by MARY CATHERINE GASTON
Don’t believe everything you read on the Internet. Here’s a good example: Google “Ole Miss national championships,” and the search results will tell you that the Rebels hold three national titles. Well, maybe they hold three national titles in football. But ask Jeff McManus, an Auburn horticulture graduate who serves the University of Mississippi as director of landscape, airport and golf operations, and he’ll tell you the school holds four—four national titles in landscaping.
In the 15 years since he joined the university as director of landscaping, the campus has indeed been recognized as the most beautiful college campus—ok, or one of the most beautiful—in the U.S. at least four times. And when you take into account that studies show that most undecided prospective students make a decision whether to apply to a college within 15 minutes of setting foot on campus, you begin to understand why these national titles might just be more important than the athletic sort.
So how did a guy from Douglasville, Georgia, who started school at Auburn as a marketing major end up in charge of charm at Ole Miss? He blames two people: his older brother, Craig, and Auburn horticulture professor Harry Ponder.
While McManus was studying marketing on the Plains, Craig opened a garden center in their hometown.
“I thought it would be fun to work there during the summer,” he says, “so I enrolled in a horticulture class to learn some plant names.”
That fateful class was Evergreen Trees, Shrubs and Vines, and it was taught by—you guessed it—Harry Ponder. McManus “absolutely loved” it. Meanwhile, he failed the marketing class he took that quarter. A few quarters later, unable to shake his fondness for flora, McManus returned to Funchess Hall for good. He graduated with a bachelor’s in landscape and ornamental horticulture in 1988.
“Dr. Ponder was a huge influence on me,” McManus says. “Still is. I remember being amazed by him, because he knew the names—Latin and common names—of every plant he saw. But the name he knew that meant the most to me was my name.”
Anyone who knows Ponder also knows he has a knack for names, storing the names of decades’ worth of former students like a human Rolodex and somehow keeping track of where most of them have gone and what they’ve done through the years.
Not only did Ponder get to know McManus by name, he also helped him land his first paid gig post-graduation, and within a year of earning his bachelor’s degree, McManus was managing the grounds of a 300-acre resort in Miami. Though he was working with a completely different set of plants than he had studied at Auburn, he says he was well prepared for the challenge.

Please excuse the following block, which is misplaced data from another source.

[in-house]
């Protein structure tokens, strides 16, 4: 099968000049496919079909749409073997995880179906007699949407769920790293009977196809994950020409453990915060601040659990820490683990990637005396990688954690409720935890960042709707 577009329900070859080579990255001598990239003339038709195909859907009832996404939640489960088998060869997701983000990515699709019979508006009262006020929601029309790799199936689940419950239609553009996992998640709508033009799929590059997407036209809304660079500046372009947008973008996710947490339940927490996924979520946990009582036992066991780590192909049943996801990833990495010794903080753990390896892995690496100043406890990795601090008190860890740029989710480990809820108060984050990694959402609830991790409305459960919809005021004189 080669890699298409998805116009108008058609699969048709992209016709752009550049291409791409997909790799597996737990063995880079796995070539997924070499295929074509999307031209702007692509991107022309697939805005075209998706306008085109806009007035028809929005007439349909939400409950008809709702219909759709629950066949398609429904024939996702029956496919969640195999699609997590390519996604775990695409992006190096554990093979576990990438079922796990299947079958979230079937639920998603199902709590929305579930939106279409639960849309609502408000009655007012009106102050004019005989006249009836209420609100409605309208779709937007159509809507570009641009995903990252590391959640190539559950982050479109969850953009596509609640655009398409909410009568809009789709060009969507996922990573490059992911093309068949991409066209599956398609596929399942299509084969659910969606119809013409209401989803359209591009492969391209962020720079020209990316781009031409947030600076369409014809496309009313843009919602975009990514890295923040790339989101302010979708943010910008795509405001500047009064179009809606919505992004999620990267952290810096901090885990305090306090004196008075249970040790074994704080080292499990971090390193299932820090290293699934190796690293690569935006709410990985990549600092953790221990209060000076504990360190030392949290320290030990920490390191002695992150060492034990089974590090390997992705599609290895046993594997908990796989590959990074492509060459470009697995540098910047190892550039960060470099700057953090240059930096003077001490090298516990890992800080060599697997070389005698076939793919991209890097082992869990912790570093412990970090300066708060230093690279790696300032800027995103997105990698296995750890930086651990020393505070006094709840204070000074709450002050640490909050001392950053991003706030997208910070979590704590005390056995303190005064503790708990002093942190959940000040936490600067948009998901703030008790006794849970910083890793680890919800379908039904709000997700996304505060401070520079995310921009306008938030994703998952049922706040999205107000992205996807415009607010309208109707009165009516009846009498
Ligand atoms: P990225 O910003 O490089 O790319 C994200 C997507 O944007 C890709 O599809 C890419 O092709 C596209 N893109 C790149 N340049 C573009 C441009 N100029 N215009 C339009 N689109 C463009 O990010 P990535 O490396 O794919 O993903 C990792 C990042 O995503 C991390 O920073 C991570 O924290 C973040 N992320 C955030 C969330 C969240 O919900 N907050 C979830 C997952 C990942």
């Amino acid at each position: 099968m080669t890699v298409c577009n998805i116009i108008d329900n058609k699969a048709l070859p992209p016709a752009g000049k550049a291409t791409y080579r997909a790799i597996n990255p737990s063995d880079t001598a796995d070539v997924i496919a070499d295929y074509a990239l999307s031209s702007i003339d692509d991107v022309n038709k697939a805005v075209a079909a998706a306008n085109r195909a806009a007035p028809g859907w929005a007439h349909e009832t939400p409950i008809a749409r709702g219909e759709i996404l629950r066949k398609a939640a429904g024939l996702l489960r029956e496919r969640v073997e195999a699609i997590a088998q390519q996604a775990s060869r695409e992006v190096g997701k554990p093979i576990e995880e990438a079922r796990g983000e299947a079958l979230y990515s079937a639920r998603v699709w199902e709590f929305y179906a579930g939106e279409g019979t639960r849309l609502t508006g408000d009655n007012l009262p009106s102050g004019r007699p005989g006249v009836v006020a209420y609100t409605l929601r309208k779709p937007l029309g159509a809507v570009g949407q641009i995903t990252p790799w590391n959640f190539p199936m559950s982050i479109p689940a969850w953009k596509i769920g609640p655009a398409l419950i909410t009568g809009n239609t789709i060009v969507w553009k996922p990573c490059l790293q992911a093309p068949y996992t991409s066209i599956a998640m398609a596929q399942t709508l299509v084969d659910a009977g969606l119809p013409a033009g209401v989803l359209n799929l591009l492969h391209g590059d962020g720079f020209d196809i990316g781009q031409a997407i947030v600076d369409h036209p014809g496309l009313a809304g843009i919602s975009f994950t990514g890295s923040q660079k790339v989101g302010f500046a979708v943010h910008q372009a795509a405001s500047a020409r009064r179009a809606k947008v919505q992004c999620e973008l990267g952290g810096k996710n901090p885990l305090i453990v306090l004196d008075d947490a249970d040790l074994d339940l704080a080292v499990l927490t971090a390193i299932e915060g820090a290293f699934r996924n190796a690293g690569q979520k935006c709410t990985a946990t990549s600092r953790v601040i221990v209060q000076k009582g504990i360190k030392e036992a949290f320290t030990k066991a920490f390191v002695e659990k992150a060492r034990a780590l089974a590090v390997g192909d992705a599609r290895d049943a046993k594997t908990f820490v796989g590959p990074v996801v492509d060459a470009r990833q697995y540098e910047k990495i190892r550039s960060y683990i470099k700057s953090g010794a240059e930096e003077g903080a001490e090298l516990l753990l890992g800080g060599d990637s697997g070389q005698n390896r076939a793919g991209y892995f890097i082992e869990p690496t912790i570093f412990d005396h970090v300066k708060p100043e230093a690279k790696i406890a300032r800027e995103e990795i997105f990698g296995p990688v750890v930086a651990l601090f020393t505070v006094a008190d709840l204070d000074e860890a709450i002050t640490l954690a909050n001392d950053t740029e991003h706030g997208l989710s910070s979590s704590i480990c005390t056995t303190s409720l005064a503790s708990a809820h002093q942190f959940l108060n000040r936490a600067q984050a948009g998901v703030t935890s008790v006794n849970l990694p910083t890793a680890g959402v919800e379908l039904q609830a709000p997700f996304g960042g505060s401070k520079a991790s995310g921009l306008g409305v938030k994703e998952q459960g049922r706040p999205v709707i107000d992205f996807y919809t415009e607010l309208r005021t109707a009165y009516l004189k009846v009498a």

“The most important thing I learned at Auburn was, I learned how to learn,” he says.
He learned something else from professors like Ponder and Gary Keever, who has often advised him since McManus took charge of the Ole Miss campus: He learned the value of investing in people.
“I used to focus a lot on growing plants,” he says. “Now I focus a lot on growing people, and they grow incredible plants.”
One way he accomplishes this is through monthly professional development classes he leads for his crew at Ole Miss. He calls the series “Weeders to Leaders,” and he’s been amazed to see how this simple effort has transformed individuals, the culture of his department and, in turn, the Ole Miss campus.
The effort has had such a profound effect on his own team that McManus has taken it on the road, offering leadership training as a public speaker. He’s also turned it into a book, due out this fall, Growing Landscape Weeders to Leaders.
Recently this weeder/leader was recognized as the Department of Horticulture’s outstanding alumnus for 2016. He was honored to have been nominated by one of his personal heroes—Harry Ponder.
“Jeff is simply one of the very best landscape managers in the country, and the University of Mississippi campus screams that to everyone who visits,” Ponder says. “He represents us in a way that makes us all proud of Auburn University.”
How does that ringing endorsement make McManus feel?
“I’m humbled,” McManus says. “I am grateful to have learned from the best at Auburn and to carry those lessons with me to Ole Miss.”